A rare Cartier Pebble “Turtle” watch, one of only two known to exist, will hit the block in Bonhams’ upcoming Fine Watches Sale in London on June 16th. Cartier started making watches at its London workshop at the height of the swinging ’60s under the direction of Jean-Jacques Cartier, the founder’s great-grandson and the last member of the family to manage the firm. It was an era of daring designs, during which “JJ”, as he was known, created some of Cartier’s most unique pieces, including the Crash and other unusually shaped watches. The Pebble, made in 1975, was named for its rounded polished case with a tilted-square dial opening.
It was nicknamed the “Baseball” in the U.S. There are only six known versions of the Pebble, with five in yellow gold and one in white gold with a black dial. The Turtle version, even rarer, was so-called because of its unique lugs, shaped like round turtle feet. Only one other like it is known to exist and it is in the Cartier collection. The upcoming Bonham’s Turtle contains a manual-wound movement made by Jaeger-LeCoultre, and is estimated at $210,000-$280,000.
The auction includes another made-in-Britain piece, by the late great George Daniels, considered the 20th century’s greatest watchmaker. Daniels is known for inventing the revolutionary co-axial escapement, which Omega adopted for select models in 1999. To celebrate, Daniels and his apprentice Roger Smith made a series of 48 exquisitely hand-finished yellow-gold Millennium watches with the escapement over a period of three years. The piece in the auction is number nine in the series, produced in 1999. The movement is 18-karat gilt automatic, with a George Daniels-signed co-axial escapement, glucydur balance and a gold engine-turned rotor. The silvered dial is engine-turned, with a gold chapter ring and gold date ring at six o’clock. It is estimated at $350,000-$490,000.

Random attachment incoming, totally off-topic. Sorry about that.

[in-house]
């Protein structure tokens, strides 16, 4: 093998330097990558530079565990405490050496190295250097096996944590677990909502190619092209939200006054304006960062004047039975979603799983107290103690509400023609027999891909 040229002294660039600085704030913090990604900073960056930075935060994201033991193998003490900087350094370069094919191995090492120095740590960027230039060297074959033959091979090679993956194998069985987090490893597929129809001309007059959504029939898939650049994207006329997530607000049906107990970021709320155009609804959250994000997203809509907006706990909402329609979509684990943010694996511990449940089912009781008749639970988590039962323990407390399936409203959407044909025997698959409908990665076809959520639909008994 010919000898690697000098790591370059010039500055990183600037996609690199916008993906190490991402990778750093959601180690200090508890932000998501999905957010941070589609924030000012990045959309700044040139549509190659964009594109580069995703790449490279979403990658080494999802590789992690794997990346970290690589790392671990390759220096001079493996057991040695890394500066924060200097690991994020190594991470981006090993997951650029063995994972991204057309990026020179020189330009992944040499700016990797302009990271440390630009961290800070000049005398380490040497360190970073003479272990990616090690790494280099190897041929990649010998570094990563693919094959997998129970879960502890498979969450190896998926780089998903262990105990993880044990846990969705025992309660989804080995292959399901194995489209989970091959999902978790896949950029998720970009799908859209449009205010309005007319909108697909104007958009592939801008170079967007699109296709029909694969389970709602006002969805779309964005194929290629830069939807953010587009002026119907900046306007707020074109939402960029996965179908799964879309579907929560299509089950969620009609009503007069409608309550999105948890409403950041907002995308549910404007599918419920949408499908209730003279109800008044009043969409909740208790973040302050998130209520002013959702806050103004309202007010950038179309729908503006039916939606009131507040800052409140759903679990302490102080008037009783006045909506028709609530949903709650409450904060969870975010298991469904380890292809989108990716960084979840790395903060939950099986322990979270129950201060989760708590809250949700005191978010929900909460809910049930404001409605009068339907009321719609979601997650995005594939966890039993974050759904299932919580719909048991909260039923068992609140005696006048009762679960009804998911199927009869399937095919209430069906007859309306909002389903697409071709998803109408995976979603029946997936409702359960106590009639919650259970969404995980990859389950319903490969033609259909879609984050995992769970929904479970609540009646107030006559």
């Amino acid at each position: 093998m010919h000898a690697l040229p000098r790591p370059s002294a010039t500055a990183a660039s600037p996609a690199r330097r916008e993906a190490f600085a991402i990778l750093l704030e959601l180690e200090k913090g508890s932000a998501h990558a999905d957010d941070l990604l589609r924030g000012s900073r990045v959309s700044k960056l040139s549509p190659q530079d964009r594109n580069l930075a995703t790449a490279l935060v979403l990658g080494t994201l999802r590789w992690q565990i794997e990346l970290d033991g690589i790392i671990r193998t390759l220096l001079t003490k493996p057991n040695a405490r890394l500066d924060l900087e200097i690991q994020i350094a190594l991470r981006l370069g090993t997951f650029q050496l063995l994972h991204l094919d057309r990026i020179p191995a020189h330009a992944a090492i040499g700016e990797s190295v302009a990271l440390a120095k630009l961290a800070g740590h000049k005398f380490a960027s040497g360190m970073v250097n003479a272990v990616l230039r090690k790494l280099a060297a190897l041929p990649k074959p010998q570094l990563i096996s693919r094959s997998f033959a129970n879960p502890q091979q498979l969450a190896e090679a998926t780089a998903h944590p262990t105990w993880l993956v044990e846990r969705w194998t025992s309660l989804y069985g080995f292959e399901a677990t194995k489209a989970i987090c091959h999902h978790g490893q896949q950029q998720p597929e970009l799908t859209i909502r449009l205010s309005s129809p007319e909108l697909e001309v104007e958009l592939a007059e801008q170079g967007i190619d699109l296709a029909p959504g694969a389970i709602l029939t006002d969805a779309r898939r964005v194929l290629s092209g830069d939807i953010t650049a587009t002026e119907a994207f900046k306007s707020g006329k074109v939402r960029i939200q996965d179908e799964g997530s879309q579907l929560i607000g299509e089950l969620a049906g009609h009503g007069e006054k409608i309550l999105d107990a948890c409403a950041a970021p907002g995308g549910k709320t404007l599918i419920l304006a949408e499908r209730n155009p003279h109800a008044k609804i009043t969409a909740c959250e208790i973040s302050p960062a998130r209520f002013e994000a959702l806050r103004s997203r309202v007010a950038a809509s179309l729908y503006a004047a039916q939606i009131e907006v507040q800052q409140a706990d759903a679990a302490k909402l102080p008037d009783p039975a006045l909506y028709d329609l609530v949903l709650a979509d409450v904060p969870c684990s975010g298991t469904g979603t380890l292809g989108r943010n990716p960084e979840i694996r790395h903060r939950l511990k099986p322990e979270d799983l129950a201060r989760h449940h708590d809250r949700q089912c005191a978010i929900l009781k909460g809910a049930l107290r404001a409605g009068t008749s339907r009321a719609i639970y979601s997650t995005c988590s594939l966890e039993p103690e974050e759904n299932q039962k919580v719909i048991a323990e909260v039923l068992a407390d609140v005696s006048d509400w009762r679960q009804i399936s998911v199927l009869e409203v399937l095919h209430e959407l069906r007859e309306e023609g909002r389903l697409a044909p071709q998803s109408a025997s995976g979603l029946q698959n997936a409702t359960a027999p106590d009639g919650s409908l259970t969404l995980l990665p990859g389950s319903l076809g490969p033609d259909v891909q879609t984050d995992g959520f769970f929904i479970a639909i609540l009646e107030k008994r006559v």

But no auction is complete without a showpiece from Patek Philippe. In this sale is the Ref. 5074R-001, one-of-100 rose gold examples of the minute repeater perpetual calendar. The 5074, finished to Geneva Seal standards, was introduced in 2001 and was initially produced only in yellow gold. Rose gold editions followed in 2005 and platinum in 2009. The current rose gold example, made in 2009, is being sold by the original owner. Only 100 examples were made in rose gold and they were available with either a silvered dial or, as with the current lot, a striking black dial. Bonham’s says fewer than 10 have hit the secondary market, which makes this a very rare opportunity to own one. It contains the caliber R 27 Q, comprising 467 parts, with perpetual calendar, moon phase, 24-hour indication and a minute repeater with cathedral gongs. It is estimated at $420,000-$560,000.
The sale also includes two Rolex Paul Newman Daytonas, including a Ref. 6263, made in 1970 estimated at $310,000-$390,000 and a Ref. 6262 made in 1969 estimated at $170,000- 250,000. And for ladies who love Patek Philippe, there is a rare 18-karat rose-gold and diamond World Time Ref: 7175R-001 with large central moon phase, estimated at $85,000-$110,000.
The live sale takes place at 1 P.M. on Wednesday, June 16th, with limited public admission by prior appointment. Bids will also be accepted online and by phone.